However, Google does not require instruction – and that is the interface that our patrons are coming to the library with. Boolean logic is not common sense for most people. Libraries are to serve humanity; humanity should not have to serve the library. Most end users search the OPAC only occasionally and do not access the system on a regular basis and they tend to learn only enough to do simple searches reasonably quickly and to regard further instruction as unnecessary and more extensive expertise as a burden.
Browsing Subject Indexes
Another solution is to programmatically permit the patron to browse subject indexes. Subject headings could be clicked through, such as through a tree, until arriving at the subject desired, using Java Script or a similar user interface. This author used a database at the Foundation Center that allowed users to browse the grant database using a similar interface. The user does not have to guess at key terms to search, reducing the introduction of human error and ending with relevant search results. Authority control is easily maintained, since the tree must be traversed and the results are within the domain of the controlled vocabulary. When the patron finds the subject term he wishes, he will find accurate results to his query. This would be a highly usable method for any user to find subjects of interest without having to know ahead of time exactly what term is being searched for.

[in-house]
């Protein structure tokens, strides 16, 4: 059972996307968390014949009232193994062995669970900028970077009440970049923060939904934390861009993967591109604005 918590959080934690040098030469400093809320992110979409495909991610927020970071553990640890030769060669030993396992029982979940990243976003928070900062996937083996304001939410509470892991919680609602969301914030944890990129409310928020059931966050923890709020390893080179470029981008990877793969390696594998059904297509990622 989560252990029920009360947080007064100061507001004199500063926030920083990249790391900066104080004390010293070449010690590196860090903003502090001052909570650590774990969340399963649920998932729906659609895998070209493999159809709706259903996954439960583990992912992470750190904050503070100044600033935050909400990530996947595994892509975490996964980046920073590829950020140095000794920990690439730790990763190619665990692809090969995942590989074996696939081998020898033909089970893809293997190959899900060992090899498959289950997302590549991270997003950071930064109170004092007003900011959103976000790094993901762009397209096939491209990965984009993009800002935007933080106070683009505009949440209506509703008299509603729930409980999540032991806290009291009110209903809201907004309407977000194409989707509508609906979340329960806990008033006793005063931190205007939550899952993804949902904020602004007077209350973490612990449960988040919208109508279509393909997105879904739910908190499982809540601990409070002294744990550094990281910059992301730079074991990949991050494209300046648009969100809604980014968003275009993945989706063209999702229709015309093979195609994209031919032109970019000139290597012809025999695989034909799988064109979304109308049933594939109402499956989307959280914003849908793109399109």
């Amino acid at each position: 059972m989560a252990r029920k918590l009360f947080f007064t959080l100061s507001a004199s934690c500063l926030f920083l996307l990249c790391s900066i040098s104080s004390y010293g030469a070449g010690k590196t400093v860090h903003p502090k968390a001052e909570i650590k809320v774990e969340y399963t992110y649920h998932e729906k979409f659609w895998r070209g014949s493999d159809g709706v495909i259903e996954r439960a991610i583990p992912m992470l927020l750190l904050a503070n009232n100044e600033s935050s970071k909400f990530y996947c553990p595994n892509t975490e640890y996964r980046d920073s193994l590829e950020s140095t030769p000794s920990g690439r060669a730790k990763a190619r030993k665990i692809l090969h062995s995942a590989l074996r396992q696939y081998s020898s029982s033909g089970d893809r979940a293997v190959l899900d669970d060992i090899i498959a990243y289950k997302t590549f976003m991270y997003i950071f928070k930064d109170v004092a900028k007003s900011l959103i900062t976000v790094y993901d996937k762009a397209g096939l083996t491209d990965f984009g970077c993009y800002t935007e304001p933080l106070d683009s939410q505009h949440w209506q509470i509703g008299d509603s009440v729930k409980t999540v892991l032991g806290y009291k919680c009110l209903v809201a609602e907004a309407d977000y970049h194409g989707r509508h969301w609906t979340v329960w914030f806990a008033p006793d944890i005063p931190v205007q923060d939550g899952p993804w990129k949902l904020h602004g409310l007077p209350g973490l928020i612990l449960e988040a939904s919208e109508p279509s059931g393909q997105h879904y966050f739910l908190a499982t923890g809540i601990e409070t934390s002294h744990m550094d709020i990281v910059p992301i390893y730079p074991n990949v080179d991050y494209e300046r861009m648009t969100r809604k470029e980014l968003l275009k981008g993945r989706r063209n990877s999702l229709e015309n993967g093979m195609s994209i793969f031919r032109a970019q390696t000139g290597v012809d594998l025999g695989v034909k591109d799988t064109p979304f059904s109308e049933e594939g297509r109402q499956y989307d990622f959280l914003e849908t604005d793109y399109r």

However, the patron might “get lost” if he traverses the tree in the wrong direction, and become frustrated. This can also be time consuming search method if the desired term is deep within the tree. This writer believes that, while this was an effective method of searching the Foundation Center grant database, the exhaustive scope of the LC Subject Headings would make this a very cumbersome method of searching a library OPAC.
Natural Language Front-End / Subject Headings in the Back-End